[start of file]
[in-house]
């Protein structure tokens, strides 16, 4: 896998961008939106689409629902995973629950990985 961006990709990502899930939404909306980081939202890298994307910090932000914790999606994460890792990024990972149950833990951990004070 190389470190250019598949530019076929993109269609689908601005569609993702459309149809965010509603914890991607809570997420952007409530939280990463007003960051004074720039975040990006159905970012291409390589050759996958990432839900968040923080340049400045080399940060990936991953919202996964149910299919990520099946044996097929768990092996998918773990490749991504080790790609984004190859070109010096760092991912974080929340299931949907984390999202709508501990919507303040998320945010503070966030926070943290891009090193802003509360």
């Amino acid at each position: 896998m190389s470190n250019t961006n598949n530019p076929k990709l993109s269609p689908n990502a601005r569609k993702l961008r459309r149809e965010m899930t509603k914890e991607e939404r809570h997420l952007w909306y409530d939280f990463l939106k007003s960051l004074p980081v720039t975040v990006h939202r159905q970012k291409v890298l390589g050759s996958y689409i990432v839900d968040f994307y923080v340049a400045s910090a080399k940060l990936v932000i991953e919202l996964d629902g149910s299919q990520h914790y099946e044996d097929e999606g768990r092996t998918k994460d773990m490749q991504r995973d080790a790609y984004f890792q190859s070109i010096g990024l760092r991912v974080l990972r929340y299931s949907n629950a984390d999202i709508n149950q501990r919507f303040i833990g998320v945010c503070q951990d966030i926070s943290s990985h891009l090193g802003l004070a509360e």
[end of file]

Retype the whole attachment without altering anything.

[in-house]
């Protein structure tokens, strides 16, 4: 896998961008939106689409629902995973629950990985 961006990709990502899930939404909306980081939202890298994307910090932000914790999606994460890792990024990972149950833990951990004070 190389470190250019598949530019076929993109269609689908601005569609993702459309149809965010509603914890991607809570997420952007409530939280990463007003960051004074720039975040990006159905970012291409390589050759996958990432839900968040923080340049400045080399940060990936991953919202996964149910299919990520099946044996097929768990092996998918773990490749991504080790790609984004190859070109010096760092991912974080929340299931949907984390999202709508501990919507303040998320945010503070966030926070943290891009090193802003509360």
């Amino acid at each position: 896998m190389s470190n250019t961006n598949n530019p076929k990709l993109s269609p689908n990502a601005r569609k993702l961008r459309r149809e965010m899930t509603k914890e991607e939404r809570h997420l952007w909306y409530d939280f990463l939106k007003s960051l004074p980081v720039t975040v990006h939202r159905q970012k291409v890298l390589g050759s996958y689409i990432v839900d968040f994307y923080v340049a400045s910090a080399k940060l990936v932000i991953e919202l996964d629902g149910s299919q990520h914790y099946e044996d097929e999606g768990r092996t998918k994460d773990m490749q991504r995973d080790a790609y984004f890792q190859s070109i010096g990024l760092r991912v974080l990972r929340y299931s949907n629950a984390d999202i709508n149950q501990r919507f303040i833990g998320v945010c503070q951990d966030i926070s943290s990985h891009l090193g802003l004070a509360e």